Rich Reviews: Recondite @ Opium Rooms, 26th June 2015

Recondite at Opium

RECONDITE (Lorenz Brunner by birth) hails from South Bavaria in the Southern corner of Germany. Growing up in a small village by the name of Berg (German for mountain) which was surrounded by dense forest, Lorenz learned to appreciate nature from a very young age. This understanding and awareness of the inter-connectivity of all things has played a big part in Recondite’s rise to success in the underground dance scene, as separate as those two may seem. With releases on revered labels like Innervisions, Life and Death, Dystopian and even Hotflush Recordings, there is no doubt that Recondite has become a serious player. And looking at the frequency of his releases, he has no intention of stopping any time soon.

Recondite hadn’t visited Dublin to perform in almost a year (since the last time Abstract brought him to Opium Rooms), so this set was highly anticipated. There’s no such thing as half measures with this man. His live sets are an extension of his identity, so to say we were getting a glimpse into his soul would be a very fair statement to make. This is even more so the case, given that everything he plays is his own work.

On the night, local techno producer, Will Kinsella, warmed up the crowd for the main man. Will has been getting recognized internationally recently, with support from the likes of Richie Hawtin. As excitement spread throughout the venue, Will took full advantage and really had fun with the crowd. He kept the music under control perfectly, keeping things lighthearted enough yet still energetic and spirited. He finished his set with a wonderful piece of elevator techno that encapsulated the crowd in a bubble of improvised saxophone and excited anticipation on a backdrop of deep and dark percussion.

Recondite took to the stage at around 1am. He began tamely, aware of the crowd’s energy level, not wanting to jump the gun. Of all the artists I’ve seen perform live, none can empathize with their crowd quite like him. There is a certain hint of perfection in his minimalist approach to music. Listening to Recondite tracks through headphones is one thing, but to hear him play live is an entirely different experience full of opulent bass sounds and exquisitely constructed melodies that cut deep into the heart of the listener.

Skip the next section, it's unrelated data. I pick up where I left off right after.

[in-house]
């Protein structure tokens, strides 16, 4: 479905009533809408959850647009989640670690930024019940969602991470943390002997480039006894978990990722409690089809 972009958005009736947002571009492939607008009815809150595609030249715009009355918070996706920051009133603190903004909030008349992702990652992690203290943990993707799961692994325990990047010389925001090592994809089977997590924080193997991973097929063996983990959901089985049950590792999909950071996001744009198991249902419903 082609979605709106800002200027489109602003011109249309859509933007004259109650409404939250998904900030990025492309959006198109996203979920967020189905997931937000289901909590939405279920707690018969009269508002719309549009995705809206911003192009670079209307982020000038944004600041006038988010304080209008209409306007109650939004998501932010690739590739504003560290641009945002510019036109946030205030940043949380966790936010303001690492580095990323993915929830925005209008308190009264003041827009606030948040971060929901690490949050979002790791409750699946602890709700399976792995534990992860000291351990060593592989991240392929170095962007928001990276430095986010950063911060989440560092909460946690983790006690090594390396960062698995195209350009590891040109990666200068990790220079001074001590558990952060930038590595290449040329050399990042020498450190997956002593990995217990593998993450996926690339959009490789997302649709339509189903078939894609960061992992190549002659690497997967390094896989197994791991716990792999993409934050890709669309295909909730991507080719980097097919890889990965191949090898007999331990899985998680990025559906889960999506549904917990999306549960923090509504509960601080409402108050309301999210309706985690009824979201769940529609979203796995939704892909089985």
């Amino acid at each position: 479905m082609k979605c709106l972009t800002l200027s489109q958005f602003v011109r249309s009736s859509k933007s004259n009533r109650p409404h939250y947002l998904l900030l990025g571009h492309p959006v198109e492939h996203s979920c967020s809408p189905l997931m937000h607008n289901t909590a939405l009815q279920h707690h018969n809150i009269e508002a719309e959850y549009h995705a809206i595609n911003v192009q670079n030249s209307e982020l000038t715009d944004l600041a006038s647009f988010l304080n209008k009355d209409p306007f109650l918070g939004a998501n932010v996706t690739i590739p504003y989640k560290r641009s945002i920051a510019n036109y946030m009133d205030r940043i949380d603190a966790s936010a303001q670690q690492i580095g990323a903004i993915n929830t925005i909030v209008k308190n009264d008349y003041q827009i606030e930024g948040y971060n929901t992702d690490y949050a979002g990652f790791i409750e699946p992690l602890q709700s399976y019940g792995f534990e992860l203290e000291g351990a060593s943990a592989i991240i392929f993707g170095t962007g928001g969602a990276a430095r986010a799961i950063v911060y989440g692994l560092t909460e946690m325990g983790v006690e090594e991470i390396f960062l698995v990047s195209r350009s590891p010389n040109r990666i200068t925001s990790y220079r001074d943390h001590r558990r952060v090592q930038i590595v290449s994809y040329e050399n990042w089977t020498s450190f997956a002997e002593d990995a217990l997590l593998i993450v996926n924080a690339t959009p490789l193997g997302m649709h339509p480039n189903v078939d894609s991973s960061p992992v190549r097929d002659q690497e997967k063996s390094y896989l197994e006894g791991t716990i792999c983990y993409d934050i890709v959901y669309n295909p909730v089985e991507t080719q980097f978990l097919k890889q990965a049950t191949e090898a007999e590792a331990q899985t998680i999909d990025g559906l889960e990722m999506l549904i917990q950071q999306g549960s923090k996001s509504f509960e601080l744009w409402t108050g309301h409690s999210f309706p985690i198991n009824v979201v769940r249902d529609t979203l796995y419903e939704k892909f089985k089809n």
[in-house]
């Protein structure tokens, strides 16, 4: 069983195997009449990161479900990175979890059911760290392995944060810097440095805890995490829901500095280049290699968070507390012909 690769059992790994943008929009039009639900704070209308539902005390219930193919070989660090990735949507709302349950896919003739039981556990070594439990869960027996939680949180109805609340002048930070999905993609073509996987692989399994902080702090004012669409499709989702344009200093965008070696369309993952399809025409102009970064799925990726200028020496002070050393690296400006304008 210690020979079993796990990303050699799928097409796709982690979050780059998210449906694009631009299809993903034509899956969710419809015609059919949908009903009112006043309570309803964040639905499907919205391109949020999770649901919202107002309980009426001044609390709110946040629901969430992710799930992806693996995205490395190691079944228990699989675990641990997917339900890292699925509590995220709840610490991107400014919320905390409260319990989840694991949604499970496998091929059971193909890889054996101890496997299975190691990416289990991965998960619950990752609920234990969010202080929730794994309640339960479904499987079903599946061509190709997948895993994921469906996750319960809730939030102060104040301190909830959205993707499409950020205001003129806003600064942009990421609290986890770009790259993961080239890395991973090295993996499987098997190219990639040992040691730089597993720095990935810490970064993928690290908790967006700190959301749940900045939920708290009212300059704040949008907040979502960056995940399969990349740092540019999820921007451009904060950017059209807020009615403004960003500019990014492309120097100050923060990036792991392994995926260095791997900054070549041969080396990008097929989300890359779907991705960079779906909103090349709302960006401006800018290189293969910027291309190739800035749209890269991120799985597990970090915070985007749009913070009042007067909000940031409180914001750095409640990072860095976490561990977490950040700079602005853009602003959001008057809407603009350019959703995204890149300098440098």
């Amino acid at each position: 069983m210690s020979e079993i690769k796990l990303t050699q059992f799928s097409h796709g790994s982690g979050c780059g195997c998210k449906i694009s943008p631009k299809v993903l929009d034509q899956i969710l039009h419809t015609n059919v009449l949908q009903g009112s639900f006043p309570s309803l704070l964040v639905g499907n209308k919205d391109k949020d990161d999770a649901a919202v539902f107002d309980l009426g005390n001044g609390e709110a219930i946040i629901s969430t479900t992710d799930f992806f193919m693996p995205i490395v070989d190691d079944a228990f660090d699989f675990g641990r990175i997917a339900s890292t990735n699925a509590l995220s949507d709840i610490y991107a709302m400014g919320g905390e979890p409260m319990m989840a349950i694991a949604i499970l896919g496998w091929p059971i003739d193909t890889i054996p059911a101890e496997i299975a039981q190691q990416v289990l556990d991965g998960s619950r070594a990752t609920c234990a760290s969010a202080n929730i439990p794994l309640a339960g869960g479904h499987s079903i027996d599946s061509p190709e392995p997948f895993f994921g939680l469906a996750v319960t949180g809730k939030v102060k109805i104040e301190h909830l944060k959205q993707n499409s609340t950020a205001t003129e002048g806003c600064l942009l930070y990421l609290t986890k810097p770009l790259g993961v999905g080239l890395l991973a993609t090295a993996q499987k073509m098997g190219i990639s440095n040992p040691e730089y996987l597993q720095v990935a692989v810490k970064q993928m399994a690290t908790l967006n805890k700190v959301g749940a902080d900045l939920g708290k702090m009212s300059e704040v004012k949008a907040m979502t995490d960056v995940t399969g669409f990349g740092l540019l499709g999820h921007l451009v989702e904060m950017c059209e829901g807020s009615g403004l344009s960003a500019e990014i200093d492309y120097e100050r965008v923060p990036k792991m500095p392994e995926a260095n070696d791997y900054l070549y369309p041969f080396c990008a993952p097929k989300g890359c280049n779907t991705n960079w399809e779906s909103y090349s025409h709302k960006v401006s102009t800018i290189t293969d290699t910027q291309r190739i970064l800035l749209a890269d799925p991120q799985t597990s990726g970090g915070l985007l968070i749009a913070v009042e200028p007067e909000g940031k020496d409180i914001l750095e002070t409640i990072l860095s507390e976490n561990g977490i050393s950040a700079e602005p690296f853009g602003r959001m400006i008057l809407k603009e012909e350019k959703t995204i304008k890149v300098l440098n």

His live set went from calmly melancholy to aggressive and intense. Every piece of music was deserving of its place in the mix. It’s essential to pack a mix with a couple of pallet cleansers and Recondite knows this all too well. Like most, he produces his music with ‘club playability’ in mind although unlike most, his sets consist solely of his own work. The meticulous attention to detail can be heard in each track. It was quite special to watch him take them apart and rebuild them as one hour long emotional journey, the highlight of which was hearing this monster!

As an artist who works in solitude, one might not expect much of a stage presence from him. I guess there’s some truth to that. I’d rather say that his stage presence was calm and focused. The performance wasn’t about Recondite the man, it was all about the music. You don’t get the arms in the air soaking in the glory of it all, you get a man determined to deliver to a very high standard. That, Recondite is very good at. So good in fact, that he was voted the best live act of 2014 by Resident Advisor users.